China’s Electric Vehicle Boom Comes With Red Alert for Smog
Too little, too late? On December 6, Reuters reported China would eclipse the U.S. as the global leader in electric vehicle sales. The following day, air quality in the capital city of Beijing was so bad the government issued a “red alert” for smog, banning about half area vehicles from the road and warning citizens to stay indoors due to public health concerns.
With conditions forcing drivers to use headlights by mid-day, Beijing has become a frightening image of a society overrun by air pollution, and the adoption of EVs may not happen fast enough.
The week of December 7 began with positive news from the electric car sector. According to projections through the end of December, China would top the U.S. as the worldwide leader in EV sales with about 250,000 units expected by the January. China’s Association of Automobile Manufacturers said the market had grown 290% through October compared to 2014.
Before the good news could be savored, the red alert for air quality went out on December 8 as contaminants hit levels 1o times above what the World Health Organization considers stable, CNN reported. It was the worst day of air quality since the new system of alerts was introduced by the Chinese government. Beijing residents were seen wearing masks to protect themselves from air so dangerous it could have an instant impact on even healthy people.
If there was any silver lining to the events, it came in a flurry of interest for electric cars on sale in China. Even with government incentives topping $15,000 in some areas, the market share of plug-ins remains tiny. However, EVs are not banned during red-alert days, and this perk made dealerships busier than normal.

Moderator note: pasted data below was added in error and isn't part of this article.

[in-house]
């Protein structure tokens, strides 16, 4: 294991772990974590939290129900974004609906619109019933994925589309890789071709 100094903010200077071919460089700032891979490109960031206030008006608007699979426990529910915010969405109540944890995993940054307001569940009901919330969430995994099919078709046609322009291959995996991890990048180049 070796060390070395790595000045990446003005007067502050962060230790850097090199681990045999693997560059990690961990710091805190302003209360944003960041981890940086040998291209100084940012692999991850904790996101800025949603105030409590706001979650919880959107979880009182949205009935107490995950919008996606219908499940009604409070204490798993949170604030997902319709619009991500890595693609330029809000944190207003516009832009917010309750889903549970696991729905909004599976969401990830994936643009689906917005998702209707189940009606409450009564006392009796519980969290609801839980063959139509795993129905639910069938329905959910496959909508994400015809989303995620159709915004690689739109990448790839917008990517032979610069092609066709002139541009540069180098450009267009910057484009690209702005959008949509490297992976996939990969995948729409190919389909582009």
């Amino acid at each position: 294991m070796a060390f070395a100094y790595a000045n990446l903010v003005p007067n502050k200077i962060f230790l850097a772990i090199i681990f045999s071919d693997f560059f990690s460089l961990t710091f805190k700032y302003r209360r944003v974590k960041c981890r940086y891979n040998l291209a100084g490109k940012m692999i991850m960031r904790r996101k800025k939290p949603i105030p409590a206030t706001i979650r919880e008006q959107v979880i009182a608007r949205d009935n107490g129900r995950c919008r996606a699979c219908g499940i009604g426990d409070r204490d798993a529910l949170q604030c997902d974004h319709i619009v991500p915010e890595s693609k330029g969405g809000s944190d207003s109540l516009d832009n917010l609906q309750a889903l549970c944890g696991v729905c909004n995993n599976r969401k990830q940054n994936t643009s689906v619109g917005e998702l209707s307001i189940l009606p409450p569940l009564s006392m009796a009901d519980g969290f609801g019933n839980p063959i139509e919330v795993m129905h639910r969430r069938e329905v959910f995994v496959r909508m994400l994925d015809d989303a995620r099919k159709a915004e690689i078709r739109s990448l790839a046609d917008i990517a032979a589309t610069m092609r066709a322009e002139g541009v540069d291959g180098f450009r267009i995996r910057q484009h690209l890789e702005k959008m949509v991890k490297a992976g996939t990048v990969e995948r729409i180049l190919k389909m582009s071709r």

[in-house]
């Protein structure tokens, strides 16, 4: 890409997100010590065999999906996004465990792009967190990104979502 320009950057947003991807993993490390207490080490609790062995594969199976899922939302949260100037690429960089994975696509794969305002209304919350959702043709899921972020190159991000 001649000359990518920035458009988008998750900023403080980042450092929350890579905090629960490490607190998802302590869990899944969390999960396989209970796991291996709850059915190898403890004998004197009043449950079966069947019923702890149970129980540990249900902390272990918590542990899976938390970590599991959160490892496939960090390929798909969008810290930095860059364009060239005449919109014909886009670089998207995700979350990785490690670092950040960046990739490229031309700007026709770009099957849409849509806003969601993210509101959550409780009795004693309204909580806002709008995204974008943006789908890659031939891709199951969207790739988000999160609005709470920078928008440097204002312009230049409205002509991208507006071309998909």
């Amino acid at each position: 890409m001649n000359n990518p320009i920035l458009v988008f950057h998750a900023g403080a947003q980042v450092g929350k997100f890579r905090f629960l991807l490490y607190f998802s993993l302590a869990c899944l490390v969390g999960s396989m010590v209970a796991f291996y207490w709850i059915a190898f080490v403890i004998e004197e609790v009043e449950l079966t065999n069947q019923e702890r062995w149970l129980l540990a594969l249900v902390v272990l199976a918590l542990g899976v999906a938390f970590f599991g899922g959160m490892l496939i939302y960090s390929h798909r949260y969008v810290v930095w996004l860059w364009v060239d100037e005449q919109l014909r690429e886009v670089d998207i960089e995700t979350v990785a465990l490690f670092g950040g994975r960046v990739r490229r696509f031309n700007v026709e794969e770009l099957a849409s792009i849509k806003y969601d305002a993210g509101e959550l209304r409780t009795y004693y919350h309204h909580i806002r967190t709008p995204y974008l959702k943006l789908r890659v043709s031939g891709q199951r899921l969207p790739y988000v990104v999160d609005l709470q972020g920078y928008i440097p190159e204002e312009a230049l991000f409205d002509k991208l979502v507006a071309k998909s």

Immediately after the vehicle ban went into place, electric car dealers were taking a higher volume of calls about plug-in models, Reuters reported. BYD, the Chinese EV maker backed by Berkshire Hathaway, had an advertising campaign based on a lower level of pollution warnings that it ran when the red alert hit the city.
Data from the U.S. Energy Information Administration (EIA) shows China is the world’s largest importer of oil, which is used to power the growing stock of cars and trucks nationwide. Electricity generation, though still powered largely by coal in China, does offer a significant reduction in greenhouse gas emissions, as recent studies about EV use in America’s dirtiest grids confirm.
Did any of this news resonate with the Paris Climate Change Conference taking place the same week? China is taking steps to increase the share of renewables in its electricity generation, but a report by the CBC noted four new coal-fired plants are opening every week to meet the country’s energy demands.
Even with the higher demand for EVs and record sales, it’s hard to see bright skies ahead in the future for Beijing.